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  34. I may be the person that sparked this post in the fist place since I have raised my concerns about Mary in the past. I think that I mentioned this verse to Joe in an e-mail before. I love the Romans quote because it is literal. Jesus, as the incarnation, was at the same time with sin and without sin. This is part of the great mystery that is the incarnation. It is amazing to think that Jesus experienced all that we experienced and was still God. How can Jesus be fully human and fully God at the same time?

    I am concerned that Joe went to the Psalm on the issue of salvation. Mary said that she needed a savior in God. This clearly means that she was in a state that was not sinless. Joe is very articulate and smart, but you do not satisfy my skepticism by finding a passage in the Psalms for this issue.

    I love debating and discussing this topic, but the reality is that the immaculate conception is not a theological point that we should die in the ditch over. We need to lift up Christ (and not worry to much about his mother today as Christianity is attacked in every direction). I personally believe that lower Christ when we elevate Mary. I can be totally wrong, and I find with being wrong as long as I am wrong for lifting up Christ. I am not going to die in a ditch over this issue. My Roman Catholic brothers and sisters are free to make this into a major issue.

    Now for my favorite Catholic joke. We all know the story from the Gospel of John where the woman, who was caught in adultery, was brought before Jesus. The truth is that the gospel writer did not document that event as it really happened. The woman was presented before Jesus, and the religious leaders asked Jesus what should be the fate of this woman. Jesus started to speak and write down sins in the sand. Jesus eventually said "Ye without sin can cast the first stone." The crowd go quiet. A rock whizzed passed Jesus' head a few seconds into the silence. Jesus turns around and says "Mom!"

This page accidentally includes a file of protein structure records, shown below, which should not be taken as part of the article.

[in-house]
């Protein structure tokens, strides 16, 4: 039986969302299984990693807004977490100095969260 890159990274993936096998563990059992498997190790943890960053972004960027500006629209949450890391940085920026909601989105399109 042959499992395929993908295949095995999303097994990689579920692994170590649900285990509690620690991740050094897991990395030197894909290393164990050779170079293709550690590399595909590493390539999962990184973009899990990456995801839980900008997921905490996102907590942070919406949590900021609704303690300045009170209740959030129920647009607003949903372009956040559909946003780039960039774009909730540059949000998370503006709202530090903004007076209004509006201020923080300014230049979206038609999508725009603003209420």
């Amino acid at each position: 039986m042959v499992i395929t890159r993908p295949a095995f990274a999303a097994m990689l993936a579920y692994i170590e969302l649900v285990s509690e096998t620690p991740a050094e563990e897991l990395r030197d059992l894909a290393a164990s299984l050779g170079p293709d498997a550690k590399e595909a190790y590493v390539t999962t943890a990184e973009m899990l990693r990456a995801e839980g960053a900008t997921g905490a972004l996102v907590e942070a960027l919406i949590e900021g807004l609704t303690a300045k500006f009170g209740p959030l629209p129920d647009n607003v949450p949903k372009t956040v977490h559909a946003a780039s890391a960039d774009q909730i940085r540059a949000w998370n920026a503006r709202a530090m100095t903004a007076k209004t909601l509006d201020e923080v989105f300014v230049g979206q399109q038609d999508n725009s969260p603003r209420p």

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  35. I beg to differ about whether we ought to die on the hill of the Immaculate Conception. The fact is that Mary in every way points to Jesus, and therefore, understanding the truth about her is critically important to understanding the truth about her Son. Get it right about Mary, you get it right about Jesus; get it wrong about Mary, you get it wrong about Jesus. This is perfectly illustrated by the episode of Nestorius and the Council of Ephesus in A.D. 431. Nestorius refused to honor Mary with the title of Mother of God. But in so refusing, he did not do honor to her Son, but rather strayed from the truth concerning Him.

    We honor Mary because God honored her first. He bestowed upon her the unique grace of preserving her free from all sin from the instant of her conception, applying in advance the merits of His Son's Passion and Death on the cross. There is nothing far-fetched or illogical about this. We ought to know from experience that it is not necessary to have sinned in order to be saved from sin. Have you never been prevented from committing a sin? This was as much an act of God's grace as if you had sinned and been forgiven.

    Could God have preserved Mary immaculate from the moment of her conception? God is omnipotent, and therefore there should be no doubt as to His ability to do it. Was it fitting that He should do this? Absolutely, in view of her mission to be the Mother of God. If God could do it, and it was fitting that He should, then we may safely take it that He in fact did do it. Potuit, decuit, ergo fecit.